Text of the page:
But he never tries to run from God—if anything, he turns to confront him, to challenge him for allowing such trials to befall him. His passionate tirades against God bring to mind the angry cries of King David in the Psalms. While Dewey is clearly a sinner digging himself a deeper hole, The Apostle makes it clear that Dewey knows God will rescue him from his trouble and set him on higher ground. Such faith works in his heart to convict him, to comfort him, and eventually to empower him even when the time comes to pay the consequences for his crimes.

J. Robert Parks, film critic for The Phantom Tollbooth, says, "The Apostle is one of my favorite movies of the last decade. Having grown up in a somewhat small, charismatic church, I felt like I was watching my childhood. Duvall gets it exactly right."

Darrell Manson, a critic for Hollywood Jesus, call it "one of the most sympathetic views of the holiness segment of the church, but it is balanced, showing both the [Elmer] Gantry-ism that always is in the church and the love of God that keeps the church alive and constantly being reborn."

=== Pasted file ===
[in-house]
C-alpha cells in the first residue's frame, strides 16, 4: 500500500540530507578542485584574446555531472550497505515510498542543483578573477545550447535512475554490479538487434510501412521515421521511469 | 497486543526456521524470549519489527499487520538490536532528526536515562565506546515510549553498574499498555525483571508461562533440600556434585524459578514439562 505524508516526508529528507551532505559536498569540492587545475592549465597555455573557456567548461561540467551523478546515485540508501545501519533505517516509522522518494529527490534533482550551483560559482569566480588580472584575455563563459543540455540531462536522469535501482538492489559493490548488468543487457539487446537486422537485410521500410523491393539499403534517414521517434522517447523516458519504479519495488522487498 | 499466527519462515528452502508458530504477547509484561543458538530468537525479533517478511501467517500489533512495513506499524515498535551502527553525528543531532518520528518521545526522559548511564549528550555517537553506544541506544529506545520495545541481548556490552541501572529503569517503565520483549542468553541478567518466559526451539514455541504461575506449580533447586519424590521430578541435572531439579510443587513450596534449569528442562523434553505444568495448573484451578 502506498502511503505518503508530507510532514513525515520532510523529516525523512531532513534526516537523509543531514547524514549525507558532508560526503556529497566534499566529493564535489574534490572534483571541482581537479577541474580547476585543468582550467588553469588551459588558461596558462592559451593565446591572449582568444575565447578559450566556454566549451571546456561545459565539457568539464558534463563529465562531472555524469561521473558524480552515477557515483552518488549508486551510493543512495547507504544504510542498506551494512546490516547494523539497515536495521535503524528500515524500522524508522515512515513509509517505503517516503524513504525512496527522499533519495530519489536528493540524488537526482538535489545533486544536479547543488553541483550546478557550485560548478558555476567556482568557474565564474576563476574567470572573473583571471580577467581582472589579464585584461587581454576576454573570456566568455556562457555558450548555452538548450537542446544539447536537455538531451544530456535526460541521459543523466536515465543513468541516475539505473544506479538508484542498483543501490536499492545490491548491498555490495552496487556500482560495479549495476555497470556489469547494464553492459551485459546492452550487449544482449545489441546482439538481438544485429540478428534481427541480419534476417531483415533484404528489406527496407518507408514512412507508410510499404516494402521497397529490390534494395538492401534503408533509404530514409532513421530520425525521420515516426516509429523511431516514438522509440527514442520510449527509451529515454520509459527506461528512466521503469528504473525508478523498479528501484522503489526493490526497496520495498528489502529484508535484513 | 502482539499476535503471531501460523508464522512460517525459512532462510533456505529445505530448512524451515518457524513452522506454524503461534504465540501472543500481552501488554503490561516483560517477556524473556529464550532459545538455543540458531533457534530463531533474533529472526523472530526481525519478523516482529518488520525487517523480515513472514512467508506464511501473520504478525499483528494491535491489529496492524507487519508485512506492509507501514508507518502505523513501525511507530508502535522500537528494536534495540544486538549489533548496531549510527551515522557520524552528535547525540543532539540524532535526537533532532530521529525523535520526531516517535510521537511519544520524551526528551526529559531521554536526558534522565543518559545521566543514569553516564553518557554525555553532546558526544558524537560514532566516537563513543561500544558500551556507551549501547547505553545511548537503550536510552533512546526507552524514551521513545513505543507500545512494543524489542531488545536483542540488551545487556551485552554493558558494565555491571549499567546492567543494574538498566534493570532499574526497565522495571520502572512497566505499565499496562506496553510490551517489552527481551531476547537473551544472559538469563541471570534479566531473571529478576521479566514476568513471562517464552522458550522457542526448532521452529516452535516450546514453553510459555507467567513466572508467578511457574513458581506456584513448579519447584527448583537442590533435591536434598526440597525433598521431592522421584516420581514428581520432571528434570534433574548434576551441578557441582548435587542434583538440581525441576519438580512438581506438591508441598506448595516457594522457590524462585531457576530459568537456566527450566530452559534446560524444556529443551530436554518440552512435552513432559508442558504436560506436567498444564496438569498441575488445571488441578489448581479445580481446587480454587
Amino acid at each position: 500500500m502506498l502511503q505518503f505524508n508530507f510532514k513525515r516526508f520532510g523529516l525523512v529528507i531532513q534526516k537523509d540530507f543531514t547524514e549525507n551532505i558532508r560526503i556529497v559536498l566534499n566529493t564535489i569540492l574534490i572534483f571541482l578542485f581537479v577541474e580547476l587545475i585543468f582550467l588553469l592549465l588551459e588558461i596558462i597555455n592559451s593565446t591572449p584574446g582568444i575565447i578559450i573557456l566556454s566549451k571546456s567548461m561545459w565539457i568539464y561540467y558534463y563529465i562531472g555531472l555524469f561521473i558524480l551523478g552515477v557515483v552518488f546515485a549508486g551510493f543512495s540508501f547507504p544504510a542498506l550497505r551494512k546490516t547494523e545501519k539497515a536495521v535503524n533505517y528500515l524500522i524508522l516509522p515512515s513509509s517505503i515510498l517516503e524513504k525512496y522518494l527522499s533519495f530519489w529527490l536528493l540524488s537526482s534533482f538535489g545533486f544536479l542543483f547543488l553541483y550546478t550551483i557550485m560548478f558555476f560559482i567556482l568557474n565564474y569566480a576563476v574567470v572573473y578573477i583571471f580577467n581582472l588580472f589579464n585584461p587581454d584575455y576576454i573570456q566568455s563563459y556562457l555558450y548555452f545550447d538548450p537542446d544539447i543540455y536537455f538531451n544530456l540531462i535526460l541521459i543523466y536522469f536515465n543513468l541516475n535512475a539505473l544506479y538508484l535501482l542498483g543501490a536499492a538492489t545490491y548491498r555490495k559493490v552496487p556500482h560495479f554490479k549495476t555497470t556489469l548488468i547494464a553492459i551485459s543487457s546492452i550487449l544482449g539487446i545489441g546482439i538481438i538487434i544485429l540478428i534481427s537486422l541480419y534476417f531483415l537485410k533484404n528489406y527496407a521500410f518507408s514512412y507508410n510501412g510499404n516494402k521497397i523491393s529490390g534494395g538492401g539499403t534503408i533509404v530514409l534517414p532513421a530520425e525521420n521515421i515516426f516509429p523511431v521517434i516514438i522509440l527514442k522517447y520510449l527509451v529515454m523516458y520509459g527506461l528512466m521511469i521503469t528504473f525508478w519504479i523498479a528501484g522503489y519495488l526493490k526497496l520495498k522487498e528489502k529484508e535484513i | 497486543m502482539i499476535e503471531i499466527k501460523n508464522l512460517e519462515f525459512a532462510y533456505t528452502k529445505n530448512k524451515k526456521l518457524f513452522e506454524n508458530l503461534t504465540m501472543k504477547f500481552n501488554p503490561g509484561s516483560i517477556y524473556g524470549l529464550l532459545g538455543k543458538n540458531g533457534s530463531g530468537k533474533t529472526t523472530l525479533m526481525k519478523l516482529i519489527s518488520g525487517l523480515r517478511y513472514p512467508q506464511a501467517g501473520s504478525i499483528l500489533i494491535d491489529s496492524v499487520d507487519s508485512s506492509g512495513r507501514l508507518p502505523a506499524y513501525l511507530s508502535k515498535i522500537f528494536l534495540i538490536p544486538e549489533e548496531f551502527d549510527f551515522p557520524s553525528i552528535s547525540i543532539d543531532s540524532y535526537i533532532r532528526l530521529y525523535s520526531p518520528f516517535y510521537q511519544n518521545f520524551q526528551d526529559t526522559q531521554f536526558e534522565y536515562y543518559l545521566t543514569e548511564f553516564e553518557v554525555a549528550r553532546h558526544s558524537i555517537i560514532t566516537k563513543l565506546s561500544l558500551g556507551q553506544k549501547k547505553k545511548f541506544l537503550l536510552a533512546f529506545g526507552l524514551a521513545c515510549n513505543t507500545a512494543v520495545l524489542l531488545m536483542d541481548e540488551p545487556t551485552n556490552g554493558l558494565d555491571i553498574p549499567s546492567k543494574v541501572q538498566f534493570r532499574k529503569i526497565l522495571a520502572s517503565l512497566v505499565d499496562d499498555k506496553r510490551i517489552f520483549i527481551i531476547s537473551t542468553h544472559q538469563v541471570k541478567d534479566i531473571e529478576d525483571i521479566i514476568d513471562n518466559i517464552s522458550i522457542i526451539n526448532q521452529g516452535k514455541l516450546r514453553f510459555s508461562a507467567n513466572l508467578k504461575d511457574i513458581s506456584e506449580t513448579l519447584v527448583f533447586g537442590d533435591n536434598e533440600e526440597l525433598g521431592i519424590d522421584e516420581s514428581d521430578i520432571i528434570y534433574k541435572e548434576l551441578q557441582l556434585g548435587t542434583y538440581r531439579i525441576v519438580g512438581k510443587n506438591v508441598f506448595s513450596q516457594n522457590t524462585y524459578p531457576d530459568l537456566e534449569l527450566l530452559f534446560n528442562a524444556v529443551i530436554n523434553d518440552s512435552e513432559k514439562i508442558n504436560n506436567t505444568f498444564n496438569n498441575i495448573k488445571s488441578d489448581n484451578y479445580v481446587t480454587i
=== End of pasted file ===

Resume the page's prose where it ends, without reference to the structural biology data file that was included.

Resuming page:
Reed calls Dewey "O'Connor-esque … [a] deeply flawed Southern preacher whose God-haunted story illustrates another apostle's assertion that 'the gifts and calling of God are without repentance'—and that grace abounds, even to the chief of sinners."

The Families of Ordet

Carl Dreyer's film about two families feuding over how to follow Christ properly is considered by many film critics—Christian and otherwise—to be one of the greatest works of cinematic art ever filmed. The father of one family struggles when one of his three sons declares that he has lost "faith in faith." The second son has devoted himself so completely to studying the Scriptures that he has gone a bit mad, wandering around in a sort of trance claiming to be Jesus himself. The third son has pledged his love to a young woman in a family whose Christianity is of a very different color.